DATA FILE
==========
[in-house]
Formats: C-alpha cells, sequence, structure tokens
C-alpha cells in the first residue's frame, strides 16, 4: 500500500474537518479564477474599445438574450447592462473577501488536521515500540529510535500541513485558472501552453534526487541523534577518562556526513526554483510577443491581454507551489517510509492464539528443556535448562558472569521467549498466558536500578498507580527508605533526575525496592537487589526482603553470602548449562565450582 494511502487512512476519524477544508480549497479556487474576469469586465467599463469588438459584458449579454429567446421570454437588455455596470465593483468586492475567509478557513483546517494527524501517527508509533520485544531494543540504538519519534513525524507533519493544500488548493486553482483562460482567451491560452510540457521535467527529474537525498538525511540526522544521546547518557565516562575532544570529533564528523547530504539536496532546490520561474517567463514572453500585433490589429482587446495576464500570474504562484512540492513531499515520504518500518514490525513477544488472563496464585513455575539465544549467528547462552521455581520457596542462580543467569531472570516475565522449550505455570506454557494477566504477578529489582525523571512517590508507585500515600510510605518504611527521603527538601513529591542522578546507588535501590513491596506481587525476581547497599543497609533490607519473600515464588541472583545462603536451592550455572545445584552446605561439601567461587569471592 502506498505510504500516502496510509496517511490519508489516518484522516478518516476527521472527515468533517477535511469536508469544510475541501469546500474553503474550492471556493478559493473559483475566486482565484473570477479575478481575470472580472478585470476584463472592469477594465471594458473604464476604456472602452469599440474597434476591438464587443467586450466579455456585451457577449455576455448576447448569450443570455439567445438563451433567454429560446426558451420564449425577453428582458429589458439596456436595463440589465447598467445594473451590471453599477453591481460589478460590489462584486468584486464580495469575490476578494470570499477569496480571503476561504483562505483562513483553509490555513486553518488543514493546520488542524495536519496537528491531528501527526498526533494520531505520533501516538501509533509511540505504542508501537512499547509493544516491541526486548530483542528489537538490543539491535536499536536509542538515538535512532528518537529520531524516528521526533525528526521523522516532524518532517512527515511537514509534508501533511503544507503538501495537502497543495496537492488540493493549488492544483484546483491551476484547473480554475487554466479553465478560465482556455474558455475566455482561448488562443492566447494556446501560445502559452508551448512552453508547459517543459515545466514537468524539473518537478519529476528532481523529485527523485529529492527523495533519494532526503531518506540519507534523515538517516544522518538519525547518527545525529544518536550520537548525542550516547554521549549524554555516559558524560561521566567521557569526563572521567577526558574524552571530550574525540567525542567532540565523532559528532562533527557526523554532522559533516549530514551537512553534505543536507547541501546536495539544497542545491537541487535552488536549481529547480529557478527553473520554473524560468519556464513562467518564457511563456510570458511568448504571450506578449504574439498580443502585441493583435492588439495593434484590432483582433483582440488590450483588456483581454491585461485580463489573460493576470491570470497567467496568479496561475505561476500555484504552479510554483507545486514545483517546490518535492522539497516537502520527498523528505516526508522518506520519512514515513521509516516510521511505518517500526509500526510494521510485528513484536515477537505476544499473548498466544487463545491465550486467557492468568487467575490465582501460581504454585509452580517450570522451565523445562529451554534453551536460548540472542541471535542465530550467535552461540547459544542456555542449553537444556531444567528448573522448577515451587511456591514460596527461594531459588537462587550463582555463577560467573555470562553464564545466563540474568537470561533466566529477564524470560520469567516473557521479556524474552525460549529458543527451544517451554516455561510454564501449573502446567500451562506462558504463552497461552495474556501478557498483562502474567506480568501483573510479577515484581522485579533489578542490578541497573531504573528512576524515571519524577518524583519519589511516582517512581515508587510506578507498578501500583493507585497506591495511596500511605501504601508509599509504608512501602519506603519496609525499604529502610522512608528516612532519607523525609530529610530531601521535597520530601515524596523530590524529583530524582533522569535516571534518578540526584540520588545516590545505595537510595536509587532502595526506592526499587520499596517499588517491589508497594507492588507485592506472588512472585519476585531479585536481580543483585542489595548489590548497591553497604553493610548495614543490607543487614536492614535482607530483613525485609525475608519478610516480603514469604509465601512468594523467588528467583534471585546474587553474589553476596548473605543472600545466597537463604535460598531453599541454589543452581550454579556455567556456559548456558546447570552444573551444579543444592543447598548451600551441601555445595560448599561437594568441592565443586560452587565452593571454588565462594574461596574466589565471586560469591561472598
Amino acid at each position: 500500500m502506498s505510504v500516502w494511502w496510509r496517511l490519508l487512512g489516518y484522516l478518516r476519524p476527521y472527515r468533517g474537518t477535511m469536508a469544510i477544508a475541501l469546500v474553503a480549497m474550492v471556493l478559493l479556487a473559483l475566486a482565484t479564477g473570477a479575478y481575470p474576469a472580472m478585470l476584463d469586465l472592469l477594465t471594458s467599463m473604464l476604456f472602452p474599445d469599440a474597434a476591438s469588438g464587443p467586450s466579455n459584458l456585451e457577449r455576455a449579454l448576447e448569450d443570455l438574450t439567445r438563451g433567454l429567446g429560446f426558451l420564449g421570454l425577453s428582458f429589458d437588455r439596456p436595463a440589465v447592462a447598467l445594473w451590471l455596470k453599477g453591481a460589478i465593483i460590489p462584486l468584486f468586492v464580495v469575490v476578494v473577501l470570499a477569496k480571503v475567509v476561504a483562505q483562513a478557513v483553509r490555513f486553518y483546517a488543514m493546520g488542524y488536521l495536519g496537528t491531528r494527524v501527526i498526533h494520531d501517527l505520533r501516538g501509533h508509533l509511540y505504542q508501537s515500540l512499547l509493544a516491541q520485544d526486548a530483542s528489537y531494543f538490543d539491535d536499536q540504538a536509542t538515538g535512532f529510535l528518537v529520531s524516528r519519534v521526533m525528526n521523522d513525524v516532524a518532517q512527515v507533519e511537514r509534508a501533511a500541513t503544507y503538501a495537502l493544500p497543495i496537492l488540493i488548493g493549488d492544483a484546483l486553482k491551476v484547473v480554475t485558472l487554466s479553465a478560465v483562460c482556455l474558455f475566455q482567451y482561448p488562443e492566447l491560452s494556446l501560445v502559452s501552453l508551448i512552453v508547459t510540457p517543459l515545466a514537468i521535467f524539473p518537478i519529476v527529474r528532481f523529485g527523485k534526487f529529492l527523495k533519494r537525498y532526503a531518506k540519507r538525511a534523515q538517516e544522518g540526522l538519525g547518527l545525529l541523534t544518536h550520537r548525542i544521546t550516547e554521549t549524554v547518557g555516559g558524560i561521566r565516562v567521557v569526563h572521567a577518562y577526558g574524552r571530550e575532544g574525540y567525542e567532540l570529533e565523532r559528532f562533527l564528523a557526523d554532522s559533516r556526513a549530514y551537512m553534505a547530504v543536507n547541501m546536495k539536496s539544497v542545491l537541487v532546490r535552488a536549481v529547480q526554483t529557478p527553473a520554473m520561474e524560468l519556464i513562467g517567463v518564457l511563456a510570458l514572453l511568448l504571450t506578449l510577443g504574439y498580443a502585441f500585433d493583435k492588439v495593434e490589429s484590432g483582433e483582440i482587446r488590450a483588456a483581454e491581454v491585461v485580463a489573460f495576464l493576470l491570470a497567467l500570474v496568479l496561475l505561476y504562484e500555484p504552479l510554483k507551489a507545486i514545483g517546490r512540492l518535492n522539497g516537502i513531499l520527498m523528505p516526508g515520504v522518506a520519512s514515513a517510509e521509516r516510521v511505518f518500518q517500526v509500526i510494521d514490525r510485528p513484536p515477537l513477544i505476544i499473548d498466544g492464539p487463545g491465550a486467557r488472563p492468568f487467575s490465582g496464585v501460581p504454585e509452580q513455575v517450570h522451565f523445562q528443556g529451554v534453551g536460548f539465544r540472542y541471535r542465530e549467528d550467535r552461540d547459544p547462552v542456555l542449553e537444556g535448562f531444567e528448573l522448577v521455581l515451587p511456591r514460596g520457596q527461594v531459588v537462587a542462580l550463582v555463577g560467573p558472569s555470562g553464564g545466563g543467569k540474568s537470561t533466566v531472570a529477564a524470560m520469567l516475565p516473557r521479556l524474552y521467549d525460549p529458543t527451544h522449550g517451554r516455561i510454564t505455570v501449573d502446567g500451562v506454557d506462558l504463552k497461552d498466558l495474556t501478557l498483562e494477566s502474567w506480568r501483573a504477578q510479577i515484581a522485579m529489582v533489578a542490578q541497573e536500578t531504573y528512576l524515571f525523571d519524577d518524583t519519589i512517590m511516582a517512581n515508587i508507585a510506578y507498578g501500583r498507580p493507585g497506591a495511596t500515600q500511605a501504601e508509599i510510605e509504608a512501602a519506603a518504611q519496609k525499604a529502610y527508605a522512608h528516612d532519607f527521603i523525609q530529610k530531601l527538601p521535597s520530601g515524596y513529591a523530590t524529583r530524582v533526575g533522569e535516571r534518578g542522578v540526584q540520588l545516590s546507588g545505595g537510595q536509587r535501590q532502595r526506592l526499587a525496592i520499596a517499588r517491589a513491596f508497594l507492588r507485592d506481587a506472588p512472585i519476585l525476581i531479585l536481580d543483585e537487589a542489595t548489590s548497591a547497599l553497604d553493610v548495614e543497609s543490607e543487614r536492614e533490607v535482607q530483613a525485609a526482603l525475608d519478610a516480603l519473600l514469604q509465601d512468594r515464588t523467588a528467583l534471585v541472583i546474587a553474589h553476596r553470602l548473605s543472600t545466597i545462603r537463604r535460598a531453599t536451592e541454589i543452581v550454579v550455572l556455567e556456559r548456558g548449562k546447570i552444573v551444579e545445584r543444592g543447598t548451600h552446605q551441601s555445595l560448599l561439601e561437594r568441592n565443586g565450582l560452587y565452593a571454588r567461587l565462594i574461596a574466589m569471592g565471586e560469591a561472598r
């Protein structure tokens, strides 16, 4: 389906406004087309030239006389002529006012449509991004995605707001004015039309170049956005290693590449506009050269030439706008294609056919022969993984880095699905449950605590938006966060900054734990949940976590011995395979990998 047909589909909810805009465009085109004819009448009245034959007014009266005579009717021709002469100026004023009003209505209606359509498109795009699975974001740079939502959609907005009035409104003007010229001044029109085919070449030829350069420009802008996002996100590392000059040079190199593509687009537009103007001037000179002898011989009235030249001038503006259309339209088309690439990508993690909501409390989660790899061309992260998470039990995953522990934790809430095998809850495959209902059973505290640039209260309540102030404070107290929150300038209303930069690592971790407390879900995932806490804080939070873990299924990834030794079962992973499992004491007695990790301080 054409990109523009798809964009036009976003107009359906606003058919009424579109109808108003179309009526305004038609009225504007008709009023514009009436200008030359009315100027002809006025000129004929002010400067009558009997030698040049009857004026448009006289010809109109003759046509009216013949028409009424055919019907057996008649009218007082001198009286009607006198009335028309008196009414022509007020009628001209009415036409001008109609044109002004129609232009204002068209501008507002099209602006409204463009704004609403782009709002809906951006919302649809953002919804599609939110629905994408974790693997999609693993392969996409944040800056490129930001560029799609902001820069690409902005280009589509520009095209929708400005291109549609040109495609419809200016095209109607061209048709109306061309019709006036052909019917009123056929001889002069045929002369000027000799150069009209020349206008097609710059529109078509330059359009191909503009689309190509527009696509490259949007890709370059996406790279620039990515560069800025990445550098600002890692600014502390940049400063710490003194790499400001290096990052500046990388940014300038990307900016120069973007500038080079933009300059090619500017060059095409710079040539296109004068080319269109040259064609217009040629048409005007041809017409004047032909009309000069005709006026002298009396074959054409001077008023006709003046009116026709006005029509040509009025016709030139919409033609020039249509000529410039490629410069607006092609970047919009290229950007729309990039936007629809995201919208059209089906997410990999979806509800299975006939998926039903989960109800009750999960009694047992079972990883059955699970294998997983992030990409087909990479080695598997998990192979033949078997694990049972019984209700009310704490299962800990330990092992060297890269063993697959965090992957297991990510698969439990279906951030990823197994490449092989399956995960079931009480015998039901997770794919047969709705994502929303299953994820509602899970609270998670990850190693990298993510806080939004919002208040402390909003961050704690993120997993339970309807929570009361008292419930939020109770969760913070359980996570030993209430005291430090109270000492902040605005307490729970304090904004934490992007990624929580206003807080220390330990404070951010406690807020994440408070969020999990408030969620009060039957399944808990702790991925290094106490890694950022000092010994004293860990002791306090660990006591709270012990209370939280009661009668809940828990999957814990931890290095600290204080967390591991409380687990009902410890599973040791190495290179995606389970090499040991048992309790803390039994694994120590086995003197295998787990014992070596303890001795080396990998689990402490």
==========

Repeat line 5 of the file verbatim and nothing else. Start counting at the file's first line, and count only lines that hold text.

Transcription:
């Protein structure tokens, strides 16, 4: 389906406004087309030239006389002529006012449509991004995605707001004015039309170049956005290693590449506009050269030439706008294609056919022969993984880095699905449950605590938006966060900054734990949940976590011995395979990998 047909589909909810805009465009085109004819009448009245034959007014009266005579009717021709002469100026004023009003209505209606359509498109795009699975974001740079939502959609907005009035409104003007010229001044029109085919070449030829350069420009802008996002996100590392000059040079190199593509687009537009103007001037000179002898011989009235030249001038503006259309339209088309690439990508993690909501409390989660790899061309992260998470039990995953522990934790809430095998809850495959209902059973505290640039209260309540102030404070107290929150300038209303930069690592971790407390879900995932806490804080939070873990299924990834030794079962992973499992004491007695990790301080 054409990109523009798809964009036009976003107009359906606003058919009424579109109808108003179309009526305004038609009225504007008709009023514009009436200008030359009315100027002809006025000129004929002010400067009558009997030698040049009857004026448009006289010809109109003759046509009216013949028409009424055919019907057996008649009218007082001198009286009607006198009335028309008196009414022509007020009628001209009415036409001008109609044109002004129609232009204002068209501008507002099209602006409204463009704004609403782009709002809906951006919302649809953002919804599609939110629905994408974790693997999609693993392969996409944040800056490129930001560029799609902001820069690409902005280009589509520009095209929708400005291109549609040109495609419809200016095209109607061209048709109306061309019709006036052909019917009123056929001889002069045929002369000027000799150069009209020349206008097609710059529109078509330059359009191909503009689309190509527009696509490259949007890709370059996406790279620039990515560069800025990445550098600002890692600014502390940049400063710490003194790499400001290096990052500046990388940014300038990307900016120069973007500038080079933009300059090619500017060059095409710079040539296109004068080319269109040259064609217009040629048409005007041809017409004047032909009309000069005709006026002298009396074959054409001077008023006709003046009116026709006005029509040509009025016709030139919409033609020039249509000529410039490629410069607006092609970047919009290229950007729309990039936007629809995201919208059209089906997410990999979806509800299975006939998926039903989960109800009750999960009694047992079972990883059955699970294998997983992030990409087909990479080695598997998990192979033949078997694990049972019984209700009310704490299962800990330990092992060297890269063993697959965090992957297991990510698969439990279906951030990823197994490449092989399956995960079931009480015998039901997770794919047969709705994502929303299953994820509602899970609270998670990850190693990298993510806080939004919002208040402390909003961050704690993120997993339970309807929570009361008292419930939020109770969760913070359980996570030993209430005291430090109270000492902040605005307490729970304090904004934490992007990624929580206003807080220390330990404070951010406690807020994440408070969020999990408030969620009060039957399944808990702790991925290094106490890694950022000092010994004293860990002791306090660990006591709270012990209370939280009661009668809940828990999957814990931890290095600290204080967390591991409380687990009902410890599973040791190495290179995606389970090499040991048992309790803390039994694994120590086995003197295998787990014992070596303890001795080396990998689990402490």